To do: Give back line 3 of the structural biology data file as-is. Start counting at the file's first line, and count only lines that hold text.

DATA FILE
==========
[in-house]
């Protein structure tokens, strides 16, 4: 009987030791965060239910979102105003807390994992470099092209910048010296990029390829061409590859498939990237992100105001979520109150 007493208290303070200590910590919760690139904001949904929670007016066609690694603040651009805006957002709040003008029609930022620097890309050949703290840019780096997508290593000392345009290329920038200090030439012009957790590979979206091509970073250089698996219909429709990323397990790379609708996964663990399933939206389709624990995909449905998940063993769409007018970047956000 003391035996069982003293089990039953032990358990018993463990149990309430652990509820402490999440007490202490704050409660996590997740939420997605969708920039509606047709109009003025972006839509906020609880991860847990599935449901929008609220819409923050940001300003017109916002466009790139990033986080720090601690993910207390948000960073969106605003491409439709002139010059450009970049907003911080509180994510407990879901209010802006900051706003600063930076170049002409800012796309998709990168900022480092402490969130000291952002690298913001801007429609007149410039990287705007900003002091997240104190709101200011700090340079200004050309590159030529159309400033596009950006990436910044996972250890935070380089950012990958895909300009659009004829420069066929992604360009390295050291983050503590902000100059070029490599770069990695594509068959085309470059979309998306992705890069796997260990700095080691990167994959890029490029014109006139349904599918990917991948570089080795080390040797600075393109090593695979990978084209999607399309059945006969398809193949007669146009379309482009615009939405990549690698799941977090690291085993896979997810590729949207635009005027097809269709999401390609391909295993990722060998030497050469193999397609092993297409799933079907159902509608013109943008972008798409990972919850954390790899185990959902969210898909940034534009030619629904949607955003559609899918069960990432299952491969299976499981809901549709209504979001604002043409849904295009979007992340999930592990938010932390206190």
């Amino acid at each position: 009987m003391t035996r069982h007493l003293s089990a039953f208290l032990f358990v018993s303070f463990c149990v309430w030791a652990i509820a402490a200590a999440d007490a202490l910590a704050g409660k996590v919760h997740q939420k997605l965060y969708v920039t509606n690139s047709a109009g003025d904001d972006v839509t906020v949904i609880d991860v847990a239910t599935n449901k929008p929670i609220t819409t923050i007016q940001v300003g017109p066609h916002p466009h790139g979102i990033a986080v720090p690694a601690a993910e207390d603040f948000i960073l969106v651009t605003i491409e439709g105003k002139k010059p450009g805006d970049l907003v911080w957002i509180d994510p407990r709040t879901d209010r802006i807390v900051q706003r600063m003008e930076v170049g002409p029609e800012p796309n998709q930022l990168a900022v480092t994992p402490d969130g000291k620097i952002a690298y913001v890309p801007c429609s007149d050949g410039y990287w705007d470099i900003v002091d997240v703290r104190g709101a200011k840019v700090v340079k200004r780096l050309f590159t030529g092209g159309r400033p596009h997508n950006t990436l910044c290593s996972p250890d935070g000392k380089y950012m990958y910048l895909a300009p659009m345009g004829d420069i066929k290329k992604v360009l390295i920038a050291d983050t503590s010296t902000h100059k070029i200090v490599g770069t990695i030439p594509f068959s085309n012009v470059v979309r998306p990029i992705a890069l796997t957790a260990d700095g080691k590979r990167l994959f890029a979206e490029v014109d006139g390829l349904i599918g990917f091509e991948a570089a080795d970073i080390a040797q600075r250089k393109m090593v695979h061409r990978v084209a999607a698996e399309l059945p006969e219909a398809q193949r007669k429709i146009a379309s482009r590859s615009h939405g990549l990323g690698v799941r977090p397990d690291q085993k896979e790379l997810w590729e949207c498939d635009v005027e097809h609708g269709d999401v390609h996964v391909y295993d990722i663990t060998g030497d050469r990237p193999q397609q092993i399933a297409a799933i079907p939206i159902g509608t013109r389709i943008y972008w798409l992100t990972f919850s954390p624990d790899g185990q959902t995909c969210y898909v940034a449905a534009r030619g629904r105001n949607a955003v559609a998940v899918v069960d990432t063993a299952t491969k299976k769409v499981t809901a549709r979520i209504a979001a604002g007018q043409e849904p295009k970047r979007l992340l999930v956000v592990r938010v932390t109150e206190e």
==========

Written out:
């Amino acid at each position: 009987m003391t035996r069982h007493l003293s089990a039953f208290l032990f358990v018993s303070f463990c149990v309430w030791a652990i509820a402490a200590a999440d007490a202490l910590a704050g409660k996590v919760h997740q939420k997605l965060y969708v920039t509606n690139s047709a109009g003025d904001d972006v839509t906020v949904i609880d991860v847990a239910t599935n449901k929008p929670i609220t819409t923050i007016q940001v300003g017109p066609h916002p466009h790139g979102i990033a986080v720090p690694a601690a993910e207390d603040f948000i960073l969106v651009t605003i491409e439709g105003k002139k010059p450009g805006d970049l907003v911080w957002i509180d994510p407990r709040t879901d209010r802006i807390v900051q706003r600063m003008e930076v170049g002409p029609e800012p796309n998709q930022l990168a900022v480092t994992p402490d969130g000291k620097i952002a690298y913001v890309p801007c429609s007149d050949g410039y990287w705007d470099i900003v002091d997240v703290r104190g709101a200011k840019v700090v340079k200004r780096l050309f590159t030529g092209g159309r400033p596009h997508n950006t990436l910044c290593s996972p250890d935070g000392k380089y950012m990958y910048l895909a300009p659009m345009g004829d420069i066929k290329k992604v360009l390295i920038a050291d983050t503590s010296t902000h100059k070029i200090v490599g770069t990695i030439p594509f068959s085309n012009v470059v979309r998306p990029i992705a890069l796997t957790a260990d700095g080691k590979r990167l994959f890029a979206e490029v014109d006139g390829l349904i599918g990917f091509e991948a570089a080795d970073i080390a040797q600075r250089k393109m090593v695979h061409r990978v084209a999607a698996e399309l059945p006969e219909a398809q193949r007669k429709i146009a379309s482009r590859s615009h939405g990549l990323g690698v799941r977090p397990d690291q085993k896979e790379l997810w590729e949207c498939d635009v005027e097809h609708g269709d999401v390609h996964v391909y295993d990722i663990t060998g030497d050469r990237p193999q397609q092993i399933a297409a799933i079907p939206i159902g509608t013109r389709i943008y972008w798409l992100t990972f919850s954390p624990d790899g185990q959902t995909c969210y898909v940034a449905a534009r030619g629904r105001n949607a955003v559609a998940v899918v069960d990432t063993a299952t491969k299976k769409v499981t809901a549709r979520i209504a979001a604002g007018q043409e849904p295009k970047r979007l992340l999930v956000v592990r938010v932390t109150e206190e």